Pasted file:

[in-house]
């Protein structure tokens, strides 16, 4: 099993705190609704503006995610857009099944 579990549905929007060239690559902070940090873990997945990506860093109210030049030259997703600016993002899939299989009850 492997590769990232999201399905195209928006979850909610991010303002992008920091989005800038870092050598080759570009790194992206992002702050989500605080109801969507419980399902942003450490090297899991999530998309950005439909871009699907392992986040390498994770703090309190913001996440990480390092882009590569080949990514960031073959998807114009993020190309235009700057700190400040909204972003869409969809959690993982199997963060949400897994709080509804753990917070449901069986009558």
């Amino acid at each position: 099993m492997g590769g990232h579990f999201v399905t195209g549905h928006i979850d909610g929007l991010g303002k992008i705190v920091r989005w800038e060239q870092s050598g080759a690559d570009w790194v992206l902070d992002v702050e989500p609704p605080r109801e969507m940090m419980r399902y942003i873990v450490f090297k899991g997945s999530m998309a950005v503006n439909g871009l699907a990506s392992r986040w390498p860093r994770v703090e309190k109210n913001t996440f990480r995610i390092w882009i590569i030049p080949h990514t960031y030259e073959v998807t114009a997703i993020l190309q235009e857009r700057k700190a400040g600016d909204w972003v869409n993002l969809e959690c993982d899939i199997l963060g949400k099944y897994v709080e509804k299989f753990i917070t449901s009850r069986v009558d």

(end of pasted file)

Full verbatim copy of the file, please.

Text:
[in-house]
């Protein structure tokens, strides 16, 4: 099993705190609704503006995610857009099944 579990549905929007060239690559902070940090873990997945990506860093109210030049030259997703600016993002899939299989009850 492997590769990232999201399905195209928006979850909610991010303002992008920091989005800038870092050598080759570009790194992206992002702050989500605080109801969507419980399902942003450490090297899991999530998309950005439909871009699907392992986040390498994770703090309190913001996440990480390092882009590569080949990514960031073959998807114009993020190309235009700057700190400040909204972003869409969809959690993982199997963060949400897994709080509804753990917070449901069986009558």
């Amino acid at each position: 099993m492997g590769g990232h579990f999201v399905t195209g549905h928006i979850d909610g929007l991010g303002k992008i705190v920091r989005w800038e060239q870092s050598g080759a690559d570009w790194v992206l902070d992002v702050e989500p609704p605080r109801e969507m940090m419980r399902y942003i873990v450490f090297k899991g997945s999530m998309a950005v503006n439909g871009l699907a990506s392992r986040w390498p860093r994770v703090e309190k109210n913001t996440f990480r995610i390092w882009i590569i030049p080949h990514t960031y030259e073959v998807t114009a997703i993020l190309q235009e857009r700057k700190a400040g600016d909204w972003v869409n993002l969809e959690c993982d899939i199997l963060g949400k099944y897994v709080e509804k299989f753990i917070t449901s009850r069986v009558d």